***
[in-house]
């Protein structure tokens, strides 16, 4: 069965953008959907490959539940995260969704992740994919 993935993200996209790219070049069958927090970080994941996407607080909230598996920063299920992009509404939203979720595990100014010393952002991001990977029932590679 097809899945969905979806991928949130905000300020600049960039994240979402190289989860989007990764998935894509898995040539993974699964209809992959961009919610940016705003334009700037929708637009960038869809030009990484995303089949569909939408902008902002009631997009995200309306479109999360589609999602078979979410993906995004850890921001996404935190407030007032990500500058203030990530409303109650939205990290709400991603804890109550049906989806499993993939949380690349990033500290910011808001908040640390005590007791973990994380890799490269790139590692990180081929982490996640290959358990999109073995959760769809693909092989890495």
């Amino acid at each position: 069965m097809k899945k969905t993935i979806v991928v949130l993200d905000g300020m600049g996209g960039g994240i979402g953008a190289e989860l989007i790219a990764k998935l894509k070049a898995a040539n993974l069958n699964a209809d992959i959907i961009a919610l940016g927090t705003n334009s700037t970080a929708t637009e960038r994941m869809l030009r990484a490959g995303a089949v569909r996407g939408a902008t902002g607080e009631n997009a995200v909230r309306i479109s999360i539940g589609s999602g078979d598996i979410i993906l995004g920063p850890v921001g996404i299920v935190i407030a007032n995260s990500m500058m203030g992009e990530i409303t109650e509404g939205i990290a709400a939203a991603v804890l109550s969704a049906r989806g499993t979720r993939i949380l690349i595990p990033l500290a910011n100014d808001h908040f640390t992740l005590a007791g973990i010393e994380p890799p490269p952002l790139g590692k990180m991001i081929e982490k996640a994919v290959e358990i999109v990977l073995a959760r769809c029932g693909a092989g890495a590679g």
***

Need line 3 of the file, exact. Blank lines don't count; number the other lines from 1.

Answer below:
């Amino acid at each position: 069965m097809k899945k969905t993935i979806v991928v949130l993200d905000g300020m600049g996209g960039g994240i979402g953008a190289e989860l989007i790219a990764k998935l894509k070049a898995a040539n993974l069958n699964a209809d992959i959907i961009a919610l940016g927090t705003n334009s700037t970080a929708t637009e960038r994941m869809l030009r990484a490959g995303a089949v569909r996407g939408a902008t902002g607080e009631n997009a995200v909230r309306i479109s999360i539940g589609s999602g078979d598996i979410i993906l995004g920063p850890v921001g996404i299920v935190i407030a007032n995260s990500m500058m203030g992009e990530i409303t109650e509404g939205i990290a709400a939203a991603v804890l109550s969704a049906r989806g499993t979720r993939i949380l690349i595990p990033l500290a910011n100014d808001h908040f640390t992740l005590a007791g973990i010393e994380p890799p490269p952002l790139g590692k990180m991001i081929e982490k996640a994919v290959e358990i999109v990977l073995a959760r769809c029932g693909a092989g890495a590679g």